ChoicePoint Data Theft Fallout Spreads to 145,000

Responding to pressure amid a growing PR mess after the breach of sensitive consumer data, credit-check company ChoicePoint is notifying 145,000 people to be on the guard for identity theft.

The latest notices come after the company recently disclosed that an ID theft ring gained access to the company’s vital credit information. Law enforcement officials have discovered some 750 people who have been victims of identity theft as a result of the operation, ChoicePoint said.

Chuck Jones, a spokesman for the Georgia-based data aggregating firm, said the company already alerted 35,000 Californians whose information, including credit reports, addresses and social security numbers, were compromised after the crime ring duped company officers into handing over valuable information. Now it is expanding its notices to another 110,000 Americans, bringing to 145,000 the number of citizens whose data may be at risk of being abused by identity thieves.

The con men posed as businessmen looking to do background checks on its own customers. The company is now in the process of notifying the remaining individuals.

“Anyone who does not receive a notice can be reasonably assured they have not been impacted by this fraud,” Jones told

ChoicePoint is a service used by landlords and merchants to conduct background checks on potential tenants and customers. It also has several law enforcement and government agencies as clients.

“There is a certain irony there,” said Beth Givens, director of the Privacy Rights Clearinghouse, a nonprofit consumer advocacy group. “They’re not doing the thing they claim their service enables their customers to do,” such as conduct background checks.

The information about the data theft came to light after ChoicePoint recently notified 35,000 residents of California that their information was compromised, in accordance with state law.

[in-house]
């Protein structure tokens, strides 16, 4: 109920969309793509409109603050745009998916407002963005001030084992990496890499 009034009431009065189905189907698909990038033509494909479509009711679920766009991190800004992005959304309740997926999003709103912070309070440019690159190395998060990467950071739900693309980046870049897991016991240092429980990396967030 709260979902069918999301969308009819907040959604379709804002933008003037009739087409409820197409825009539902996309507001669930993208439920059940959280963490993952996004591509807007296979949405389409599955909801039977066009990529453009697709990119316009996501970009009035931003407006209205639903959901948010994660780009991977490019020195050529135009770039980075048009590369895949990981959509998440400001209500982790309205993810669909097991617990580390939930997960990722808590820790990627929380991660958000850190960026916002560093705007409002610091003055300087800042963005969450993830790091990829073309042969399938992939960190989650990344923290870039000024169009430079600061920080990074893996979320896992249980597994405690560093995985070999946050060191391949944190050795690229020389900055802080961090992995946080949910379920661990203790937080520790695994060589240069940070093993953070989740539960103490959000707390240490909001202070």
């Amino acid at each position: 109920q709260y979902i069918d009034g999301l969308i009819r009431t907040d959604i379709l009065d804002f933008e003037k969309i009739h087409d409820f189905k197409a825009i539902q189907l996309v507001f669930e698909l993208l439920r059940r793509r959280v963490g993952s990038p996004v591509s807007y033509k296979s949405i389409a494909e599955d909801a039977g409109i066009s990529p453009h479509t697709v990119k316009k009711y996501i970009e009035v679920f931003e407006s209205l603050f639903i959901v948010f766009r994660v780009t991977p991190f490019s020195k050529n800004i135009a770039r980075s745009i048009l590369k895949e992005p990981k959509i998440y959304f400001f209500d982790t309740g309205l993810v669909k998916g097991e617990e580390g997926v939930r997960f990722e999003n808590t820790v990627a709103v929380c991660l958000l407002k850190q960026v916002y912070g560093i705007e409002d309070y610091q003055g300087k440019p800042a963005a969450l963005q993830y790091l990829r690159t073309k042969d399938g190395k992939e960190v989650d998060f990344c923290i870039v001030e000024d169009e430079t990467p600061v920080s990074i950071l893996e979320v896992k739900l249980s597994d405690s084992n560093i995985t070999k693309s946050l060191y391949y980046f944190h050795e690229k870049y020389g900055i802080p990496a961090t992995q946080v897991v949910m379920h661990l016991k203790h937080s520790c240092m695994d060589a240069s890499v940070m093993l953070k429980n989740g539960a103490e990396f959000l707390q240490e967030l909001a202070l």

However, a chorus of attorneys general leaned on ChoicePoint to alert consumers in other states whose information may have been obtained by the thieves.

Illinois Attorney General Lisa Madigan, along with 18 other state
attorneys general, contacted the company and urged it to expand its notification plans.

“Identity theft threatens a consumer’s financial health, credit rating and peace of mind,” Madigan said in a statement. “I will work to help make sure that ChoicePoint does the right thing by informing Illinoisans of any financial or identity theft risks they may face.”

Bruce Schneier, founder and chief technology officer for Counterpane Internet Security, said it was important for ChoicePoint to immediately come clean with everyone involved.

“My advice to ChoicePoint is simple: you realize that the people whose data has been stolen are not your customers, and it’s smart business not to care in the least about their problem. But by not treating this as an opportunity for good public relations, you’re inviting Congress to regulate you. And you’re not going to like that.”

The scam began last fall when the con men posed as businessmen looking to join the ChoicePoint service. They allegedly opened about 50 fraudulent accounts.

The offline data theft case comes amid a dramatic growth in identity theft cases overall, but especially online. According to Gartner , 9.4 million online U.S. adults were victimized by identity theft between April 2003 and April 2004. The losses amounted to $11.7 billion.

Security experts said there are many ways consumers and businesses can protect themselves from this type of “social engineering” scheme without passing new laws or legislation, starting with more vigilance and common sense about protecting vital information.

“We may need to look at the way we interact with other people and exactly who has access to our data,” said former U.S. cyber-security czar Howard Schmidt, who is now president and CEO of R&H Security Consulting in Washington state. Schmidt said society’s awareness of the importance of information, especially personal information, is growing. “Knowledge is the most important tool,” he added.

The ring leader of the operation, Olatunji Oluwatosin, 41, was sentenced in Los Angeles County Court to 16 months in federal prison on Thursday, according to several published reports.

In a statement, ChoicePoint said it has “acted quickly to address the circumstances that led to the unauthorized access. We are continually updating our processes and
procedures to ensure the integrity of our systems and the information they

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